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One way to up this efficiency is to grid tie the solar and use net metering. With no true battery charging losses all the available power in the solar panels is translated via a mppt to AC inverter and either the power is used directly by the loads available on the homes meter side of the connection or the meter is "run" backwards for a credit for later use. In this way all the power gets used and no losses are incurred with an intermediate battery step. The net metering then provides all the power back to the consumer on demand. This storage is more than short term like batteries in most cases and is usually rated on a monthly or annual basis, in effect storing power in January for use in June. As nice as an off grid system seems, it is very expensive per kWh in additional hardware costs, battery charging losses and solar power not consumed with no place to go when the batteries are full and no loads are available. That being said, it is nice to have full control of your power source with no games from the "man" but it has its price.

In my case the usage in the summer months more than outstrips my solar setup capability. I need like 120 kWh on really hot days for the AC but the solar system only gives about 70 kWh of production on those same days. But as of the first of May we have 2070 kWh in the credit column for on peak TOU. I suspect that by the end of May if it doesn't get too hot we will be at 2500+ kWh for the June through September high consumption months.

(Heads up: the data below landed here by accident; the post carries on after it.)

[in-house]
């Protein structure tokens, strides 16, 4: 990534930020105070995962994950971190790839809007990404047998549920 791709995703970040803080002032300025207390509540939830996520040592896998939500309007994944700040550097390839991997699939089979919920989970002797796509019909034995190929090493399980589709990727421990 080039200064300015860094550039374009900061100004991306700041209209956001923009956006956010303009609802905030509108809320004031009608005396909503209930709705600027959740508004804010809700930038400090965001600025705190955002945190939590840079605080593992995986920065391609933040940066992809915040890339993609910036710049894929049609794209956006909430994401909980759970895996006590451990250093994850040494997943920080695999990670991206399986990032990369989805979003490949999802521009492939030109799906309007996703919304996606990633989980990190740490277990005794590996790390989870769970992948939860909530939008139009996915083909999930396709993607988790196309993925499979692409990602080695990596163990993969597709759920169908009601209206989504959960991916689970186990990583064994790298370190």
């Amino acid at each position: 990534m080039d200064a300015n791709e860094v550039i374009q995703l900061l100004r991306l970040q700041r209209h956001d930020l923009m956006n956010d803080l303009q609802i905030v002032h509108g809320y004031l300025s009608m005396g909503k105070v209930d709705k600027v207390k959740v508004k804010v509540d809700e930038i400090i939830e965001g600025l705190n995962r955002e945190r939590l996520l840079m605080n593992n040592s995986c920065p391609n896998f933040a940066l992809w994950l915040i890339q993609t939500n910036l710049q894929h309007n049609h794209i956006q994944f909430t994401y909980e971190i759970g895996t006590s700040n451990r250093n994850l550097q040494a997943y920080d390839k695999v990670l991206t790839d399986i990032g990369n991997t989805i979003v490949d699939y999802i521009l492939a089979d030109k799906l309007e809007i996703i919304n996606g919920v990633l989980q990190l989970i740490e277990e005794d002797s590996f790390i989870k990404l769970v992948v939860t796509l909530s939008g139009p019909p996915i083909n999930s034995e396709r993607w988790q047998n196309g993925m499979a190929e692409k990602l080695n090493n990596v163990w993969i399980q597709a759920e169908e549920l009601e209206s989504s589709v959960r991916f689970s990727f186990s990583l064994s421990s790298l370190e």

This is the best of both worlds, you get 100% efficient "storage", the power is available when the rates are the highest and our need is the greatest. With a TOU plan and some creative load shifting, with a medium size solar system one get get a pretty good ROI by clipping the tops off or completely replacing the TOU peak rate power.

PS those crazy plans in California that pay back net metering in dollars can actually be a money making venture, where really high priced tier payback is then used to offset the costs of large off peak consumption. A relatively small system can make a net zero dollar bill.
 

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I thought I would update this thread with new information and technology available today. I was at the 2014 Solar Decathlon in Irvine, Ca and a number of the contestants were using solar panels with a DC-DC charger for the EVSE. They promoted it as more efficient than the DC-AC-DC transmission as there's about a 8-15% loss in efficiency at each inversion. As I'm looking into buying a 4.56kW rooftop solar array and a 2016 Volt, I'm starting my research for a DC-DC EVSE.